Berkeley, Plato, and Plotinus: Three Pillars of Idealism?

From 11 to 13 March 2016, the Trinity Plato Centre, together with the Department of Philosophy, Trinity College Dublin, and the Mind Association organized a conference on the topic: Berkeley, Plato, and Plotinus: Three Pillars of Idealism? In addition to several distinguished scholars from worldwide, this initiative drew on expertise from Philosophy, English and Classics at Trinity College Dublin. The initiative also brought together two prominent traditions at Trinity College Dublin, both distinguished by a long past and a vigorous present, and both combining historical scholarship with creative philosophical enquiry: Berkeley and Idealism Studies; and the Study of Plato and the Platonic Tradition.


Friday 11 March

John Dillon (Trinity College Dublin)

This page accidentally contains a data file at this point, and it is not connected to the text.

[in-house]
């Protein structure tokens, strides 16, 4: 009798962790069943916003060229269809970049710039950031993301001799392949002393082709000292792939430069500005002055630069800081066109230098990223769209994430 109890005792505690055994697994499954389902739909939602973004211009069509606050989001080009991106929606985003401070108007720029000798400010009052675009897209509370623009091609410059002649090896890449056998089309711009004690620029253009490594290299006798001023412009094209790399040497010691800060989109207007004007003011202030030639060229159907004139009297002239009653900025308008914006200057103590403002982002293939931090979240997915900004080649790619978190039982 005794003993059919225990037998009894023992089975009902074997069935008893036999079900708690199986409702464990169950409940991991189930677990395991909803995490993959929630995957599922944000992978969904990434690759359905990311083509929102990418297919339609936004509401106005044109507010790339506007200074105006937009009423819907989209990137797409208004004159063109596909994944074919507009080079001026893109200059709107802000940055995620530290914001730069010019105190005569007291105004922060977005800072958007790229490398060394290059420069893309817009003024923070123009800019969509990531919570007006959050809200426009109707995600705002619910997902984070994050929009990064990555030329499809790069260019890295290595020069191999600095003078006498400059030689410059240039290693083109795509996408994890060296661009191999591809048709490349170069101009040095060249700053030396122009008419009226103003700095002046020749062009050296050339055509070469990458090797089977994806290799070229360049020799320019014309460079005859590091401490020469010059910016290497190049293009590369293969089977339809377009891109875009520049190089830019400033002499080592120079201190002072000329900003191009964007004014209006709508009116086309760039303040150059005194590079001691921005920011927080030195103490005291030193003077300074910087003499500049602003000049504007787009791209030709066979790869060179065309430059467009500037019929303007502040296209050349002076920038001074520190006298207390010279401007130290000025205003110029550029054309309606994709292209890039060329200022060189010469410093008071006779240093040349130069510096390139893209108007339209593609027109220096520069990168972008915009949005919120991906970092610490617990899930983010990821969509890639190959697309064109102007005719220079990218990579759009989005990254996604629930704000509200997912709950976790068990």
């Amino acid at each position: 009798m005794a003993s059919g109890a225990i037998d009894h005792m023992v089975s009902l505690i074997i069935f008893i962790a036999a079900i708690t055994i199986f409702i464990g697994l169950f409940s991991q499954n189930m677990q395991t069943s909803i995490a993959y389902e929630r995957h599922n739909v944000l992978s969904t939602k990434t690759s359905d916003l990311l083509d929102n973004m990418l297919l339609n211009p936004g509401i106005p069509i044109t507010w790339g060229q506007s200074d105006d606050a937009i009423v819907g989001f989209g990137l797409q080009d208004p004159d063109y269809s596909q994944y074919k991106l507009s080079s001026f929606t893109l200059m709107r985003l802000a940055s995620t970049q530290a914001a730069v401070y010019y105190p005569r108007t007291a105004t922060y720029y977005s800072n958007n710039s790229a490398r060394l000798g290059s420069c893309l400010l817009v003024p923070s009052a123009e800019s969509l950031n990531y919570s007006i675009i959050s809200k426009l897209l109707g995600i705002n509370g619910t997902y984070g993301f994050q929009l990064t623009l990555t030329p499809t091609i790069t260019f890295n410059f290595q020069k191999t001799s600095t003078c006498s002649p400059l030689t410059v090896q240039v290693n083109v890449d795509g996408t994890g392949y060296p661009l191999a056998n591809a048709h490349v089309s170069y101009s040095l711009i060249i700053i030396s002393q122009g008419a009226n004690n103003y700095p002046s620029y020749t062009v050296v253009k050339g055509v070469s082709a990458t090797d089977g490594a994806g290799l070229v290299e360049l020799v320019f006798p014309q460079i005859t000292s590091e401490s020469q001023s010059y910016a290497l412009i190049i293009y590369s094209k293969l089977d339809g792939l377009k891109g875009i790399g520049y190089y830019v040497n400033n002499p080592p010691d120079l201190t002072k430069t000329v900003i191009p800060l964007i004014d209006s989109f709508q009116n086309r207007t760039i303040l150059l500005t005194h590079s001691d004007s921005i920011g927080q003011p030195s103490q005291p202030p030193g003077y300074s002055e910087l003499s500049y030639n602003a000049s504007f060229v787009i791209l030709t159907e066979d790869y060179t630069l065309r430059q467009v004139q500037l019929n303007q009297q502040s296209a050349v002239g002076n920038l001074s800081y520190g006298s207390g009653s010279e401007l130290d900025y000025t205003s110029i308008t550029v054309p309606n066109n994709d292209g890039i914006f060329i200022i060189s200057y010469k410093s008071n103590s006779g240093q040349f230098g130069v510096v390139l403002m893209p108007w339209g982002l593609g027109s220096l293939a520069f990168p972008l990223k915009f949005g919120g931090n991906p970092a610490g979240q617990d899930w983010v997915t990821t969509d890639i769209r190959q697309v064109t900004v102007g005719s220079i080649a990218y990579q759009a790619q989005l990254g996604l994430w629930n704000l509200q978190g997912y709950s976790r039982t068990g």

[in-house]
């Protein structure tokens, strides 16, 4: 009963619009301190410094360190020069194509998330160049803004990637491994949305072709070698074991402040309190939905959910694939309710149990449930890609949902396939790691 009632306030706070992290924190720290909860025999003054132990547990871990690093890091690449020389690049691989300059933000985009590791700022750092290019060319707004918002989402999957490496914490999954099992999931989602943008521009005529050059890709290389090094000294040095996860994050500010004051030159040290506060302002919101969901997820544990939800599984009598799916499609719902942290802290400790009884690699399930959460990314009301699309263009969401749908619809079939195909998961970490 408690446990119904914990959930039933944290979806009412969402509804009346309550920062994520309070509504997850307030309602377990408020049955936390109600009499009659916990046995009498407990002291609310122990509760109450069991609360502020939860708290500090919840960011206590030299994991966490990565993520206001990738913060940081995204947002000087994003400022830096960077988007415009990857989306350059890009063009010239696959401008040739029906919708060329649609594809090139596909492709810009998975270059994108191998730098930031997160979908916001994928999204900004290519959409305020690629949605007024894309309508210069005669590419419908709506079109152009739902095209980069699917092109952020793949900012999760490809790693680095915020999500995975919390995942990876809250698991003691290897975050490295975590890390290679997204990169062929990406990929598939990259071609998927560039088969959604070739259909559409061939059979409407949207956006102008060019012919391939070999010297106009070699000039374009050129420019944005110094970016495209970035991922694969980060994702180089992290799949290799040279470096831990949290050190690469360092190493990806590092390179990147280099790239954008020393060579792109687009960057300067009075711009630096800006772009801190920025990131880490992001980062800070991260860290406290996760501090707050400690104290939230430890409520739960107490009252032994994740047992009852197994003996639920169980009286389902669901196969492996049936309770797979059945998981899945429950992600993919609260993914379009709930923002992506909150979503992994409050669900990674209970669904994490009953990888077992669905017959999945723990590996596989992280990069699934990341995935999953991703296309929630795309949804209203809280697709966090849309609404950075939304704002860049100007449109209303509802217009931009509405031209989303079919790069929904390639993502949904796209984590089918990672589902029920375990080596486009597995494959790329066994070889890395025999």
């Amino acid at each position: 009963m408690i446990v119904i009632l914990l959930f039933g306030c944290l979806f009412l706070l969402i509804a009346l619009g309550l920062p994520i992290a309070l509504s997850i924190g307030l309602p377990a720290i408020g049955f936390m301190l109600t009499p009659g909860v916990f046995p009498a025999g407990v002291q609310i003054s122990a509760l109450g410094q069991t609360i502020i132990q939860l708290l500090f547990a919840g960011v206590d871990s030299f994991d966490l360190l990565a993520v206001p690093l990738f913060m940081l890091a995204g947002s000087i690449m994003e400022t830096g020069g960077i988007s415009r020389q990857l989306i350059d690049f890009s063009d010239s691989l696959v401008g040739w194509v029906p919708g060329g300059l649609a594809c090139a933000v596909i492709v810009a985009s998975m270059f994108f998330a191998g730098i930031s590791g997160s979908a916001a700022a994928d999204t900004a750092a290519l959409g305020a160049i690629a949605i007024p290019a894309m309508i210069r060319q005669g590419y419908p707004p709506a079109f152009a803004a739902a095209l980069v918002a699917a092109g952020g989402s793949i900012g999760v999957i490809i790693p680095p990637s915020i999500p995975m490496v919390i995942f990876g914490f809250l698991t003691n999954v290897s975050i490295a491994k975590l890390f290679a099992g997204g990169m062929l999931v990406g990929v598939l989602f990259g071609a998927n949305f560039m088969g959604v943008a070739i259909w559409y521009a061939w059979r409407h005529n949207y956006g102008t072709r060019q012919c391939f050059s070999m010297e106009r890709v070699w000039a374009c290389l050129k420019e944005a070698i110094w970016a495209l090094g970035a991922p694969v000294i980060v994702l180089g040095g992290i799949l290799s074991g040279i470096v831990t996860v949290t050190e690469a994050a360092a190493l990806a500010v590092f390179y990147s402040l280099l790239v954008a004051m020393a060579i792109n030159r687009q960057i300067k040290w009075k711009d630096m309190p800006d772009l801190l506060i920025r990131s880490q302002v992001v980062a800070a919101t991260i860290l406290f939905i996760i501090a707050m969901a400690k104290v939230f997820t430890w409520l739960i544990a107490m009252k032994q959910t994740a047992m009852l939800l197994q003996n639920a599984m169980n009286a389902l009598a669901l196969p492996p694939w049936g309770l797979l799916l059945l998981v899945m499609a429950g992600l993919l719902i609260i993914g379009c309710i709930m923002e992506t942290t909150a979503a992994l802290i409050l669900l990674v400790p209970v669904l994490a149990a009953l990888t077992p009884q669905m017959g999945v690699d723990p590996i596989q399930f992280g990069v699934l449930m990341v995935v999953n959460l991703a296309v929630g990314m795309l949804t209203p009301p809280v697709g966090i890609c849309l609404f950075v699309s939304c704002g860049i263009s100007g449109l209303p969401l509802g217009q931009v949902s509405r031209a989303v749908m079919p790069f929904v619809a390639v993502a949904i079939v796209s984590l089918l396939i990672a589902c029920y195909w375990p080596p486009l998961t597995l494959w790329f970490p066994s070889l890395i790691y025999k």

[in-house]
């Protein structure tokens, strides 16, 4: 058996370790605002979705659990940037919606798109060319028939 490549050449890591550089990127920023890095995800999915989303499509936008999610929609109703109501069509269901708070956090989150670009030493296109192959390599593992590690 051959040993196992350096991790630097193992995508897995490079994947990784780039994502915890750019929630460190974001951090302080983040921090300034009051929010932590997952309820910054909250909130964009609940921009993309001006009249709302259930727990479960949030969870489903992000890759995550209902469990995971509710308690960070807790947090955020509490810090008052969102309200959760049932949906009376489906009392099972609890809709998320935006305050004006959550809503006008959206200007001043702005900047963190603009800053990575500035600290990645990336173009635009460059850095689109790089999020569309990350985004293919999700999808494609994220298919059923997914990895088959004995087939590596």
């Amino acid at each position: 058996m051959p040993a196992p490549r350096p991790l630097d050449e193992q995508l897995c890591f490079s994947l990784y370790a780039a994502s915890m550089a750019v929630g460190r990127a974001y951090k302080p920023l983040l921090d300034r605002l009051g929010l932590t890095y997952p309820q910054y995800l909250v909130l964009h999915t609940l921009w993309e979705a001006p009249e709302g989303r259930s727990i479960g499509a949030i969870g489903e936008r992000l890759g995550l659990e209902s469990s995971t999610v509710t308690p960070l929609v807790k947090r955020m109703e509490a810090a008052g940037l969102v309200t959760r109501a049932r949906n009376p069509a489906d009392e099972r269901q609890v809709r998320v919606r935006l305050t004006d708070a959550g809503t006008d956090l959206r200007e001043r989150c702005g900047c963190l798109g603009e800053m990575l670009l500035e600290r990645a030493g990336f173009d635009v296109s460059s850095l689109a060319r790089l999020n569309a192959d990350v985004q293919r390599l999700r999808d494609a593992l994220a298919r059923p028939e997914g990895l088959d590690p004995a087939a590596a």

Opening Remarks

Radek Chlup (Charles University, Prague)

“Body and Matter in Siris

Stefan Storrie (Trinity College Dublin)

“On the aptly named Cratylus: Berkeley’s moral Platonism in Alciphron III”

Peter D. Larsen (Trinity College Dublin)

“Plato and Berkeley on Secondary Qualities”

Saturday 12 March

Rebecca Copenhaver (Lewis and Clark College)

“Seeing Things: Berkeley on Mature Human Perceptual Experience”

James Hill (Charles University Prague)

“Berkeley on the Simplicity of the Soul”

Sarah Magrin (UC Berkeley)

“Plotinus and Berkeley: two different readings of Plato”

James Levine (Trinity College Dublin)

“Berkeley’s Idealism, Abstract Ideas and Notions”

Vasilis Politis (Trinity College Dublin)

“How to match Berkeley and Plato: Three points of compatibility”

Sunday 13 March

David Berman/Brian Barrington (Trinity College Dublin)

“The Question of the One in Plato: Plotinus and Berkeley”

John Roberts (Florida State University)

“Berkeley’s Neoplatonism”

Eyjolfur Emilsson (University of Oslo)

“Idealism, Dualism, or something else? Plotinus on mind-body”

David Horan (Trinity College Dublin)

“Plotinus Ennead VI.6.16: determinacy and its cause in the physical world — with reference also to Plato’s Parmenides and Berkeley’s Siris